[This post has related or continuing thoughts from this post.]
The books of Exodus, Leviticus and Deuteronomy in the Old Testament of the Bible have some sections with laws, codes, and instructions in it. Certain of these laws seem downright bizarre, strange, or morally disturbing. I’ve seen some of these odd laws used to make a laughing stock of the Bible or to show it to be misogynistic or morally reprehensible. Simple examples are the instruction not to boil a young goat in its mother’s milk, or to mix the fabrics of wool and linen together. What in the world? Not all of the laws or instructions are odd – for example, the Ten Commandments contain basic ethical principles that transcend across time.
But what about the weird or morally disturbing rules? We need to remember that these are ancient eastern laws from over 3,000 years ago. The Bible is the only ancient book most people have on their bookshelf. There are other ancient laws and legal codes from antiquity such as the Code of Ur-namma, Code of Eshnunna, Code of Hammurabi, Hittite Law Code, and Middle Assyrian Laws. I don’t think anyone except specialized scholars have these on their bookshelf! If we were to look through these other ancient codes and laws, I’m sure we’d also find some odd and disturbing things. The Bible is put in a unique position because it is the only one still widely available to everyday people. It is a rather unique situation to pick up a book that contains laws from over 3,000 years ago!
If today, we were able to put together a sampling of modern laws and judicial decisions and send them back in time 3,000 years – I am certain that these ancient people of long ago would find some of our modern laws downright bizarre or repulsive too.
All laws are written within a culture and reflect the culture. In order to understand them, we need to take the time to understand the culture and historical situation. The ancient near eastern culture was polytheistic, patriarchal, polygamist, and prostitution was common. (Hmm…all those start with P!) Women were considered property and treated harshly. The worship of some false gods included things like the sacrifice of babies and young children. In the fertility cults, sexual activity was part of their worship.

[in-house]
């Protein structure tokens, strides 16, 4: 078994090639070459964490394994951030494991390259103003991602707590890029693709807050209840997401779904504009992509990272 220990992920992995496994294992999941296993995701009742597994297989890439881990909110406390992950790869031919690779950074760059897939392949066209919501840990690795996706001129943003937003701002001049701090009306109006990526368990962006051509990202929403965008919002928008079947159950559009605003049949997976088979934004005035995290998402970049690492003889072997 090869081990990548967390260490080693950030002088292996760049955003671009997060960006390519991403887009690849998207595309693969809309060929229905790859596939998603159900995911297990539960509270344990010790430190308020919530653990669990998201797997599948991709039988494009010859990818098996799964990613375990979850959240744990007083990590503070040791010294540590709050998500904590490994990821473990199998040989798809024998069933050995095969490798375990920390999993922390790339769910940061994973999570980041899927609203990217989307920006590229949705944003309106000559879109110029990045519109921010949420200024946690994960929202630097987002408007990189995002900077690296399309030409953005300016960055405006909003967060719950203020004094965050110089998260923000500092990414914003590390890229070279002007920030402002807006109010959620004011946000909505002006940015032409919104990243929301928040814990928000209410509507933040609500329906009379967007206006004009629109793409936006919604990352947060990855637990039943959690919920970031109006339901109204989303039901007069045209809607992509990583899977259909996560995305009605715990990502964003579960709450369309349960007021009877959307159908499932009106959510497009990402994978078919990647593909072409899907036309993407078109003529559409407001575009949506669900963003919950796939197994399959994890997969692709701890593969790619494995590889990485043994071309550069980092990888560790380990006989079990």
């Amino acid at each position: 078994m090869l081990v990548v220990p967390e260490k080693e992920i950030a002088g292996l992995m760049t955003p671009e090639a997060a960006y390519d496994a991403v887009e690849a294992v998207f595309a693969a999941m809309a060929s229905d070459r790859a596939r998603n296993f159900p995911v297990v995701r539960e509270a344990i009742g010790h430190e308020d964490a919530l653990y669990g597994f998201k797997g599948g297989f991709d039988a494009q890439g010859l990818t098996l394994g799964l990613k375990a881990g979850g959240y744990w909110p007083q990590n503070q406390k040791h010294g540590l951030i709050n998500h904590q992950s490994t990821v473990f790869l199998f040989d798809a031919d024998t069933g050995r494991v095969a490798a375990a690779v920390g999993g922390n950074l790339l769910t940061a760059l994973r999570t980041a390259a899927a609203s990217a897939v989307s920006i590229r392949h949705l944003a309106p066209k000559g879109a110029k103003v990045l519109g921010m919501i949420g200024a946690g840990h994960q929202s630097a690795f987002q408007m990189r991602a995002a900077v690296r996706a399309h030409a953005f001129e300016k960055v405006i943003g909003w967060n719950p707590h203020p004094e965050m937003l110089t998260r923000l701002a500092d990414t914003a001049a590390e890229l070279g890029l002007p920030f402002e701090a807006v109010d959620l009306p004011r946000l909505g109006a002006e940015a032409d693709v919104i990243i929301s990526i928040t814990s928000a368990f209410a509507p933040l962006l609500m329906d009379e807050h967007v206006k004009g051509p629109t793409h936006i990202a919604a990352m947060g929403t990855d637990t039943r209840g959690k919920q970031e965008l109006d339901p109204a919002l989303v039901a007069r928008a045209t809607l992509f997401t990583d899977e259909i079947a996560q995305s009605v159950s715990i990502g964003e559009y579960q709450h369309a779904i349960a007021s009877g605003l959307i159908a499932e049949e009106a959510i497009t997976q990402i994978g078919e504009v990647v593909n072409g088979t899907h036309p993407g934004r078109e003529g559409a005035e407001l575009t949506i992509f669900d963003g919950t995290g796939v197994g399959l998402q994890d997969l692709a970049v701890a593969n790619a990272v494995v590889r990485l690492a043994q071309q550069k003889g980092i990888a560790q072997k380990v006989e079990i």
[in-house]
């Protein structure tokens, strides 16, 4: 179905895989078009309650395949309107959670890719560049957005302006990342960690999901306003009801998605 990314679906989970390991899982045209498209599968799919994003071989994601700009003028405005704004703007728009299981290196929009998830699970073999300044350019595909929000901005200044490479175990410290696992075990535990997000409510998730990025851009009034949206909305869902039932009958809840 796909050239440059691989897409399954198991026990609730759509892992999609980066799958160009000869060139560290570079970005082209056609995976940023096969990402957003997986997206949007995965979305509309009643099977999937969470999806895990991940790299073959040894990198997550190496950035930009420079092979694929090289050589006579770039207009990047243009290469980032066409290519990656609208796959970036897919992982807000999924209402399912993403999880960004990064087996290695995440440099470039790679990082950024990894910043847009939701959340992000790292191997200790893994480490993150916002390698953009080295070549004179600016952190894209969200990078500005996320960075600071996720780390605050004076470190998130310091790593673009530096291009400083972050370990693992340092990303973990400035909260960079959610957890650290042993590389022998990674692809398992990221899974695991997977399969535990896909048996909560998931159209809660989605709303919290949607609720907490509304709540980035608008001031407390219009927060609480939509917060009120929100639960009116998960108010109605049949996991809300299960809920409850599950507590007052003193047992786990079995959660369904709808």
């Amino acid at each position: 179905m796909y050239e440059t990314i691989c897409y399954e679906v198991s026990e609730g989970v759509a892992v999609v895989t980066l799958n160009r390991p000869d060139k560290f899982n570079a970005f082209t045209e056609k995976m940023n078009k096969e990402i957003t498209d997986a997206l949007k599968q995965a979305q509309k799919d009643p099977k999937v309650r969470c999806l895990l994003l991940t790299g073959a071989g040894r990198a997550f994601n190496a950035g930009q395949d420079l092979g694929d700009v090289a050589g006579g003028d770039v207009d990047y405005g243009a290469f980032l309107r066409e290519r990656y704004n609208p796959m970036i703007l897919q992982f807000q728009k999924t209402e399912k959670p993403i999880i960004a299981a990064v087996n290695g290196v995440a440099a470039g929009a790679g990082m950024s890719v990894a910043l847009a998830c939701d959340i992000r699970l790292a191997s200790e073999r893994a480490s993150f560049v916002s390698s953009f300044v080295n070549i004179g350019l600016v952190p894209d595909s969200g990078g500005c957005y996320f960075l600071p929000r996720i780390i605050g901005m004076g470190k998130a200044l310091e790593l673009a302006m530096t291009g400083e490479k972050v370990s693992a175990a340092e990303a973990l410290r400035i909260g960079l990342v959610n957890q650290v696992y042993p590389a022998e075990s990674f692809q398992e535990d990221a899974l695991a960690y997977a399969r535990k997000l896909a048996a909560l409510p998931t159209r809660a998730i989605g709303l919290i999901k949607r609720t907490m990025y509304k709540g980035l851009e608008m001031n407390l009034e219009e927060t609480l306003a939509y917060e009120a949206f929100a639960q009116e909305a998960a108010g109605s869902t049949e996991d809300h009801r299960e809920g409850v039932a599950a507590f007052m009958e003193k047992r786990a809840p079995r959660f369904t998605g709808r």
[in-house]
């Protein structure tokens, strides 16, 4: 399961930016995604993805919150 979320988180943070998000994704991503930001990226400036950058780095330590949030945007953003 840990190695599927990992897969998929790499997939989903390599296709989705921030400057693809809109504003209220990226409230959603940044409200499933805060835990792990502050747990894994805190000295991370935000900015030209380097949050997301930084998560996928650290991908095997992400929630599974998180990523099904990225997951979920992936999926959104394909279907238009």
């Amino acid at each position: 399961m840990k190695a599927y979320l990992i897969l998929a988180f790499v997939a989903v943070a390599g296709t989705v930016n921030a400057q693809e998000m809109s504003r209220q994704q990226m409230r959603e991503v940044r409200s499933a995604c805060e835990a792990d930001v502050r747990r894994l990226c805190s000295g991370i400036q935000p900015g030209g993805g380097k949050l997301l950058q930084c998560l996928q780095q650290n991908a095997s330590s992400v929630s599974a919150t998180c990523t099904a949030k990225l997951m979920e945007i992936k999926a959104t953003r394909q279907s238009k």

Into this harsh reality, God stepped in to call out a special people unto himself. Some of the laws in the Old Testament were not to create an ideal society, but were to soften the worst effects and harshness of already existing practices. My regular readers know I’m a bit of a Christian feminist, and sensitive about the rights and treatment of women. Some of the laws regarding the treatment of women are disturbing. Yet, one of my professors (Dr. James Allman) explained that some of the Old Testament laws were not establishing new practices, but regulating already existing ones in the culture. While some laws seem very hostile to women, there is actually a degree of humanitarianism as the laws are mitigating some of the miserable treatment of women in the culture at that time.
And what about some of these random odd rules about not boiling a young goat in its mother’s milk, or mixing the fabrics of wool and linen together? There are different theories and ideas here. Archeology can sometimes shed light on these issues, but not always. Sometimes scholars must make educated guesses. Avoiding idolatry was critical for the Israelites. They were to avoid any of the practices or rituals associated with pagan deity worship. It could be that boiling a young goat or the mixing of wool and linen was associated with pagan rituals, and therefore they were to avoid these things.
I realize this post is written in more of a general sense, but I hope it might help bring a little perspective. Many aspects of the Bible transcend across time and transfer easily to our modern day. As we read historical narratives, it can be comforting to realize that families deal with some of the same problems now as back then. Yet, the Bible also took place in an ancient setting and some things, like certain laws, are unique to that culture and time.
Instead of making fun or discrediting the Bible, we need to remember that the Bible must be read a little differently than other books. It is highly unusual that we have such an ancient text so well preserved and widely available. It is an amazing gift to have the history of God’s work in this world recorded for us. Let’s try to respect this gift.
**If you are interested, here is another post with a worthwhile quote from Philip Yancey on this topic. **